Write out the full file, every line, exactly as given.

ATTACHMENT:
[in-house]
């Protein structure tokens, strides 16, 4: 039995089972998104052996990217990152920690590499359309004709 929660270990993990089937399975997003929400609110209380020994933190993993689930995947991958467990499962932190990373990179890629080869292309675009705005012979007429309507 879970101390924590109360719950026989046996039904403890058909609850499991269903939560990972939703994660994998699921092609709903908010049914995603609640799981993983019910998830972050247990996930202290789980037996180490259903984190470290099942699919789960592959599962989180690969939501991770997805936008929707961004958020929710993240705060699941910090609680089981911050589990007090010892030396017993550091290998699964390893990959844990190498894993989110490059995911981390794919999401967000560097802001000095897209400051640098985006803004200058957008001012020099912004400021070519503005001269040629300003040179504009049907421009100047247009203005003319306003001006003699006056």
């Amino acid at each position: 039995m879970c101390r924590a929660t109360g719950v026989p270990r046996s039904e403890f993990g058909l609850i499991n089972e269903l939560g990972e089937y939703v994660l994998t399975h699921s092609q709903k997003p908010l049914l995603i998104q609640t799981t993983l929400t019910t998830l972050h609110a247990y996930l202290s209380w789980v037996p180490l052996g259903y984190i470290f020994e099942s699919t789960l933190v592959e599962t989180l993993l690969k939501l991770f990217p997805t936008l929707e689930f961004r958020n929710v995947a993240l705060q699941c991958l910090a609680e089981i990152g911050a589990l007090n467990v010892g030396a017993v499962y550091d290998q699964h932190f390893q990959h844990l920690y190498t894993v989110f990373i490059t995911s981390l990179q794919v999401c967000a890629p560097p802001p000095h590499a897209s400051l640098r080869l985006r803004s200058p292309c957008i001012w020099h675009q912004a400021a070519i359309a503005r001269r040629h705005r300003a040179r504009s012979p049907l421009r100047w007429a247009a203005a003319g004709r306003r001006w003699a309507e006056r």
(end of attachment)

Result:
[in-house]
């Protein structure tokens, strides 16, 4: 039995089972998104052996990217990152920690590499359309004709 929660270990993990089937399975997003929400609110209380020994933190993993689930995947991958467990499962932190990373990179890629080869292309675009705005012979007429309507 879970101390924590109360719950026989046996039904403890058909609850499991269903939560990972939703994660994998699921092609709903908010049914995603609640799981993983019910998830972050247990996930202290789980037996180490259903984190470290099942699919789960592959599962989180690969939501991770997805936008929707961004958020929710993240705060699941910090609680089981911050589990007090010892030396017993550091290998699964390893990959844990190498894993989110490059995911981390794919999401967000560097802001000095897209400051640098985006803004200058957008001012020099912004400021070519503005001269040629300003040179504009049907421009100047247009203005003319306003001006003699006056």
């Amino acid at each position: 039995m879970c101390r924590a929660t109360g719950v026989p270990r046996s039904e403890f993990g058909l609850i499991n089972e269903l939560g990972e089937y939703v994660l994998t399975h699921s092609q709903k997003p908010l049914l995603i998104q609640t799981t993983l929400t019910t998830l972050h609110a247990y996930l202290s209380w789980v037996p180490l052996g259903y984190i470290f020994e099942s699919t789960l933190v592959e599962t989180l993993l690969k939501l991770f990217p997805t936008l929707e689930f961004r958020n929710v995947a993240l705060q699941c991958l910090a609680e089981i990152g911050a589990l007090n467990v010892g030396a017993v499962y550091d290998q699964h932190f390893q990959h844990l920690y190498t894993v989110f990373i490059t995911s981390l990179q794919v999401c967000a890629p560097p802001p000095h590499a897209s400051l640098r080869l985006r803004s200058p292309c957008i001012w020099h675009q912004a400021a070519i359309a503005r001269r040629h705005r300003a040179r504009s012979p049907l421009r100047w007429a247009a203005a003319g004709r306003r001006w003699a309507e006056r």